We’ve set up Kiva like a business. We have other revenue streams, such as interest on the money in our accounts before it gets to borrowers and after it comes back. We also get additional donations from large foundations and wealthy individuals, and revenue for services. For example, instead of frequent flier miles or points for other stuff, we designed a system for one credit card company to turn their clients’ points into Kiva credits.
PINK: You’ve been on Today and Oprah, and Fortune called Kiva “the hottest nonprofit on the planet.” What’s your secret to great publicity?
J.F.: The Kiva story is just compelling, and our community of lenders and borrowers is so vibrant. Every person has a story, and there are thousands of these stories posted on our site. It’s endlessly interesting. And the connections that form are blurring the traditional donor/recipient lines that exist elsewhere. On Kiva, it’s not about the strong, in-control American giving a handout to a weak, needy poor person. It’s individuals in 72 countries lending to individuals all over the world, and it’s a relationship of equals – of business partners. Lenders kick things off by sharing resources and lending someone $100; but the borrower is the one who then has the power, and when she repays you, this virtuous circle can continue.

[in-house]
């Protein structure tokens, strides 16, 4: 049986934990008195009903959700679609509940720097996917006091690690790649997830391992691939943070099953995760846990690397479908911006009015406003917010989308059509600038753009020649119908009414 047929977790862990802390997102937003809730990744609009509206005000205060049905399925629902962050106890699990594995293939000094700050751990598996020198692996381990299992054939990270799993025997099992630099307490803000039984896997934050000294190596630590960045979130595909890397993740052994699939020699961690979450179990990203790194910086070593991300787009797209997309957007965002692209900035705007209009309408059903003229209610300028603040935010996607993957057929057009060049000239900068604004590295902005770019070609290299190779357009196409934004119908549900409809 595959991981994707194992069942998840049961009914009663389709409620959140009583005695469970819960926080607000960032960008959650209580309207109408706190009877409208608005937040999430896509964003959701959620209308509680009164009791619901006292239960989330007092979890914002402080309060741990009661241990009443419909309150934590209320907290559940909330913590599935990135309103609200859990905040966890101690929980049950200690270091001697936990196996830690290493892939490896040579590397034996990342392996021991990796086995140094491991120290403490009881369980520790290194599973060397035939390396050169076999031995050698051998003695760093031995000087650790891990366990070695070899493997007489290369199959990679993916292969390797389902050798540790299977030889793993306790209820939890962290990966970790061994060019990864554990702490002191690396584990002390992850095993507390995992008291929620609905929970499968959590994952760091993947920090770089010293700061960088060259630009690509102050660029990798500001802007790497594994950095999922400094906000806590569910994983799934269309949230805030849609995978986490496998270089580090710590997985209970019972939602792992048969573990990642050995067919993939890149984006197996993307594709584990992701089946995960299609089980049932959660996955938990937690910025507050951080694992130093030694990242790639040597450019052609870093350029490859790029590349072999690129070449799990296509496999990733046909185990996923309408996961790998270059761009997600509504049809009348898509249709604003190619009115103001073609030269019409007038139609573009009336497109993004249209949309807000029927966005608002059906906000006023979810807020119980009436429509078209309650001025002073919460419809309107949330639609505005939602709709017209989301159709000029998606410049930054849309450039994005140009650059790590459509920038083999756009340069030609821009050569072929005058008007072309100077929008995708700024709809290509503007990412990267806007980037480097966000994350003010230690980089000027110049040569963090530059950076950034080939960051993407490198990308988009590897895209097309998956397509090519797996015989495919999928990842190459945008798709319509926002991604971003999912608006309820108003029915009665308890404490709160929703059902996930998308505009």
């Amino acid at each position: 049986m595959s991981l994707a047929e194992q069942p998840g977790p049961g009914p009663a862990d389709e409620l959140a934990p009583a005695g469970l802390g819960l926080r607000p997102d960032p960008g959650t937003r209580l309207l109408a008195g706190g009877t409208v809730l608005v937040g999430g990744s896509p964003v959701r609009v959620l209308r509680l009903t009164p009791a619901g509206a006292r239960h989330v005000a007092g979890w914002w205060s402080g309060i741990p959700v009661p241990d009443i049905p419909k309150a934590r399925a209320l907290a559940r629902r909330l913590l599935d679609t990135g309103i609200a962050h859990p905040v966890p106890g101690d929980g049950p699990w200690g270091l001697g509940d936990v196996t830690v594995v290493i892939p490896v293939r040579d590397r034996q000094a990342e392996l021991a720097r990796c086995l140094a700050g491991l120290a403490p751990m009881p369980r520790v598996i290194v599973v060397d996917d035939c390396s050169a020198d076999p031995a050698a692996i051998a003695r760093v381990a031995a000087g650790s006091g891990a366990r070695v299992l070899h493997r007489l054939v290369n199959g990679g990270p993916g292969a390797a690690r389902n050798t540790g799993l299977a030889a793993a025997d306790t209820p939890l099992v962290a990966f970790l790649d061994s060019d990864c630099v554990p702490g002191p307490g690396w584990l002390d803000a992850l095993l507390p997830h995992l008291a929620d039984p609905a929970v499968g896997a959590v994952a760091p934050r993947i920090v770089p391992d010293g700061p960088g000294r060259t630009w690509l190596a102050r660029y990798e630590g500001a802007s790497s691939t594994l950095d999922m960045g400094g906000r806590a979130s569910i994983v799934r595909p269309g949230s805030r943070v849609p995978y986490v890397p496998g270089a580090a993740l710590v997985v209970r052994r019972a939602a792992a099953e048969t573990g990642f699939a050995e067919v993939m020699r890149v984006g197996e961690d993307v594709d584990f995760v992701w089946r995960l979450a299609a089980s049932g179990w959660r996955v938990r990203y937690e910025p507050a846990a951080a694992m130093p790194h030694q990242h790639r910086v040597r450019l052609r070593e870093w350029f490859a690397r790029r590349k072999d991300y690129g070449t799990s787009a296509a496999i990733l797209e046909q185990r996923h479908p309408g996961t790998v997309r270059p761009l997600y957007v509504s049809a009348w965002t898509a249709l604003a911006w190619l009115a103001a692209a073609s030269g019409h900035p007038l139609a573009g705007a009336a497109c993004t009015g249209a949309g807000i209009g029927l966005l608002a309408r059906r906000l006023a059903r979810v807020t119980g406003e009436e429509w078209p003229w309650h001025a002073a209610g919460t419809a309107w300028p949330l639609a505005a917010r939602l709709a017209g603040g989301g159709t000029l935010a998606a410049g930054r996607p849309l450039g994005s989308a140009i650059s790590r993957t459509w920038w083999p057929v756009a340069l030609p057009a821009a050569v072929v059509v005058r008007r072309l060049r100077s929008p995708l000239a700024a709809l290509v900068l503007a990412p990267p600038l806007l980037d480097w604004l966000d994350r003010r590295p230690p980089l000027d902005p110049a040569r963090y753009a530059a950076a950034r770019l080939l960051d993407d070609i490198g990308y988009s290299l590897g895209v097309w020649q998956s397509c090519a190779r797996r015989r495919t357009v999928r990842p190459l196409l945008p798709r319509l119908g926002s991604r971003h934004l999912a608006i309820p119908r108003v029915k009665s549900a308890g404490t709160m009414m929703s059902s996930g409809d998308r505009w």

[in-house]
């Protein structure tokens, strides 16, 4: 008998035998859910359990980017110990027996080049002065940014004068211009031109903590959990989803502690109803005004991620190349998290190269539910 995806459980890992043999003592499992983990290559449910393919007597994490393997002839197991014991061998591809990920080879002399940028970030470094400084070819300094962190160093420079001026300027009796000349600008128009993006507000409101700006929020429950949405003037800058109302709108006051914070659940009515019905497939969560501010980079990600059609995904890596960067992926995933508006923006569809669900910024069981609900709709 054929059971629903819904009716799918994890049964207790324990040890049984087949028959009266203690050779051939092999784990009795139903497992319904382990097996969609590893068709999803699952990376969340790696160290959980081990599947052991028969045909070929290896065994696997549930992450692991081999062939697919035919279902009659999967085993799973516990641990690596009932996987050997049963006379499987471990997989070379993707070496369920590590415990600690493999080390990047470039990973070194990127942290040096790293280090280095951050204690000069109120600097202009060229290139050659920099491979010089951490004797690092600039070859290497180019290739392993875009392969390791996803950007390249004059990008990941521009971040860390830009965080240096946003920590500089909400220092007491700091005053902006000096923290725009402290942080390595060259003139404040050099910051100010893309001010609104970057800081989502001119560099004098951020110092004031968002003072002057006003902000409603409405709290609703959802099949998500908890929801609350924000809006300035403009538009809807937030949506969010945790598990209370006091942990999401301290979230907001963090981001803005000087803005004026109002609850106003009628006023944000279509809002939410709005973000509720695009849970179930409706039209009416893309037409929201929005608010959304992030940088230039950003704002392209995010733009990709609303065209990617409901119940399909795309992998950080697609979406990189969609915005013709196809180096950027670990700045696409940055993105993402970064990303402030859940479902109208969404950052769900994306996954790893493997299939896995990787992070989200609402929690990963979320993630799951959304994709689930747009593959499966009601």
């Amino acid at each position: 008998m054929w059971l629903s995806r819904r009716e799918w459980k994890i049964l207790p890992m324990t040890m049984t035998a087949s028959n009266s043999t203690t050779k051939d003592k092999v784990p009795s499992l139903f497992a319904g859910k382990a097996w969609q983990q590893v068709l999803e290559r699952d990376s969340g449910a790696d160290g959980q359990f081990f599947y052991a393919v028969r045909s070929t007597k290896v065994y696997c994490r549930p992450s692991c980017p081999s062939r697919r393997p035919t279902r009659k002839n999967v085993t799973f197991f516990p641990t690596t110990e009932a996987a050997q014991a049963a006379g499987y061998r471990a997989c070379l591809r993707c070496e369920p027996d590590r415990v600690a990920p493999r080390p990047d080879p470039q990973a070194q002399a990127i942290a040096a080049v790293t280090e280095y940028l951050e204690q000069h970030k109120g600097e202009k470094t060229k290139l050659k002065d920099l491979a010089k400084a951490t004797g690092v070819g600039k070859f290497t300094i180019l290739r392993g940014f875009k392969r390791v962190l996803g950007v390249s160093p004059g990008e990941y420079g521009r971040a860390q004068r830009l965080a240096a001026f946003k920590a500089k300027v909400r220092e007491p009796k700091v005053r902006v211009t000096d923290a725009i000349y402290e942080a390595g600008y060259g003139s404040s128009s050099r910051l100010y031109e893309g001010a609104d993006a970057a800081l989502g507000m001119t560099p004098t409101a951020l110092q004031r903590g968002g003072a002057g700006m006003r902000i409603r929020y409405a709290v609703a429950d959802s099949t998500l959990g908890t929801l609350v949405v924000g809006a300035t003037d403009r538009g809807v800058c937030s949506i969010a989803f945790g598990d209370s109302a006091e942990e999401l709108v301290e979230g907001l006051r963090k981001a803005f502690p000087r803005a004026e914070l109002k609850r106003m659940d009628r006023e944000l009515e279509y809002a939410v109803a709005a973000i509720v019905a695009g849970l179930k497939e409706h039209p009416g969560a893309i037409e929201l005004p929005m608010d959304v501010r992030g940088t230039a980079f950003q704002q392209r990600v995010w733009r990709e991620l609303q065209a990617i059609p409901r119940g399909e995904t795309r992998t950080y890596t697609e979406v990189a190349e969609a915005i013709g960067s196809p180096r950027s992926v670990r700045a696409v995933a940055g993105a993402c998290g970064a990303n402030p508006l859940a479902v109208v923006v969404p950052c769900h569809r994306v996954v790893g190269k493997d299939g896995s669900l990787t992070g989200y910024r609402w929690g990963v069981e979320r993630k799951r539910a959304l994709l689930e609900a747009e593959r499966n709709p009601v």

Also, the Kiva model is sustainable, which is somewhat rare in the nonprofit sector. Instead of a donation or a financially profitable investment, we created this new product, a charitable loan that you get back and can use again after the borrower has repaid, usually in six months to a year.
PINK: How do those who want to start businesses find you?
J.F.: We have microfinance institution partners who serve as our experts on the ground. There are 100 million potential borrowers, and only 20 percent of the need is currently met, so we believe in empowering these expert partners of ours to serve more people. Our partners need more cash. So Kiva offers them a platform to fundraise through a peer-to-peer lending connection on kiva.org.
PINK: How do you make sure they don’t take advantage of the goodwill and the cash?
J.F.: We do a ton of due diligence, find great partners who manage the entrepreneurs and administer the loans well, and keep information flowing by requiring partners to blog on our website about the business owners’ progress. It’s a lot of work to do all of the necessary audits and manage the relationships, but we have a program that deploys a large number of amazing volunteers in the field to check up on how things are going.
PINK: What surprises you the most in your work?
J.F.: We deal with human growth and human potential, and nurturing this can be a slow process, and then you hook that up to the rocket ship of the Internet. It’s interesting to be stretched between these two worlds. I feel like it made me realize everything is so possible. You don’t need to have 40 years of experience to have an idea that can make a difference.
PINK: What is your greatest hope?
J.F.: If we can blur the lines between rich lenders and the poor, and treat and think about each other as equal human beings – that would be the end game. The rich and the poor thinking about each other as people. That would be pretty cool.